More MS news articles for Mar 2002

Grey Cup champs make trade for player with MS

Acquired by Stampeders

http://www.nationalpost.com/sports/story.html?f=/stories/20020328/475980.html

March 28, 2002
Sean Fitz-Gerald
National Post

A football player who was nearly forced out of the game because he has multiple sclerosis has been acquired by the defending Grey Cup champion Calgary Stampeders.

Michel Dupuis, a 225-pound linebacker and long-snapper, was picked up in a trade yesterday with Toronto that saw the Argonauts receive the rights to quarterback Michael Bishop, a former Heisman Trophy finalist.

Dupuis played eight games for Toronto last season, finishing third on the club in special-teams tackles. But his largest accomplishment, perhaps, was being able to play at all.

A Vanier Cup-winner with the University of Ottawa Gee Gees in his amateur days, Dupuis was released by the Winnipeg Blue Bombers in training camp last June because he has multiple sclerosis -- a disease the team knew about when it invited him to camp.

Even though experts said it would not affect his play, the affable player from the Montreal area could not find work until the Argonauts signed him on the eve of the regular season.

"I'm grateful to Toronto for picking me up, but I think I showed I can play in this league," Dupuis said yesterday. "I'm training hard right now to stay in shape and make sure that I'll be fine to go down [to Calgary] and have a great year."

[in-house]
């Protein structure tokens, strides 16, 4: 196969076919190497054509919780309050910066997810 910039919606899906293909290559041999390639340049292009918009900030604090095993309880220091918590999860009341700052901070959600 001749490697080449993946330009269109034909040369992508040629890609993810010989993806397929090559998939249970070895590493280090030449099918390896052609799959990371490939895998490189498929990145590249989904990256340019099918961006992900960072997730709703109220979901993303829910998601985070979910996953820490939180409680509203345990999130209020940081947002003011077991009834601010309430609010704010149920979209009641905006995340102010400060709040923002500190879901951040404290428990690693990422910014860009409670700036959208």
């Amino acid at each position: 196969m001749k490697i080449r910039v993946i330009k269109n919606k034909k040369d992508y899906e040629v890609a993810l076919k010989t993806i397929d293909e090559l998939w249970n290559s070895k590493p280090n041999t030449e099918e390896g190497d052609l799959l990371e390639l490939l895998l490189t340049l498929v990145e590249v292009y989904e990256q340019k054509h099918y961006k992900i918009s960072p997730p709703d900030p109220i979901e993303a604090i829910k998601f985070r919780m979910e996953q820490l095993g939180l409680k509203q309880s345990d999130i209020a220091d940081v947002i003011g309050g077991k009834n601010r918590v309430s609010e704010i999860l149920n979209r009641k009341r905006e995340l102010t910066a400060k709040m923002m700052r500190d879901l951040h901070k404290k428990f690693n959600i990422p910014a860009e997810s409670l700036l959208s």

Multiple sclerosis is a disease that attacks the central nervous system. It usually strikes people in the prime of their lives -- between the ages of 20 and 40.

It causes scars or lesions to form on the nerve coatings throughout the body, disrupting messages sent from the brain.

MS is not fatal, but it can cause problems with vision, numbness, loss of balance, extreme fatigue and, in some cases, paralysis.

Dupuis has not exhibited any symptoms of the disease since he was diagnosed more than two years ago.

"I have no symptoms at all," he said. "Everything's fine."

Dupuis is spending his off-season working as a youth counsellor in the Ottawa area, and is busy preparing for his second season in professional football.

"He's proven to a lot of people that it's not a handicap, it's merely an illness," said Gee-Gees defensive co-ordinator Danny Laramee, who helps Dupuis with strength and conditioning.

"It's something he's more than capable of dealing with."

After Dupuis was cut by Winnipeg early last summer, Laramee was on the phone with several other clubs in an attempt to land the player another tryout.

"I think the most gratifying thing from the whole story is Michel believed in himself, I believed in Michel, and a lot of people believed in Michel," Laramee said.

"It's nice to know that some other people are now a member of that club."
 

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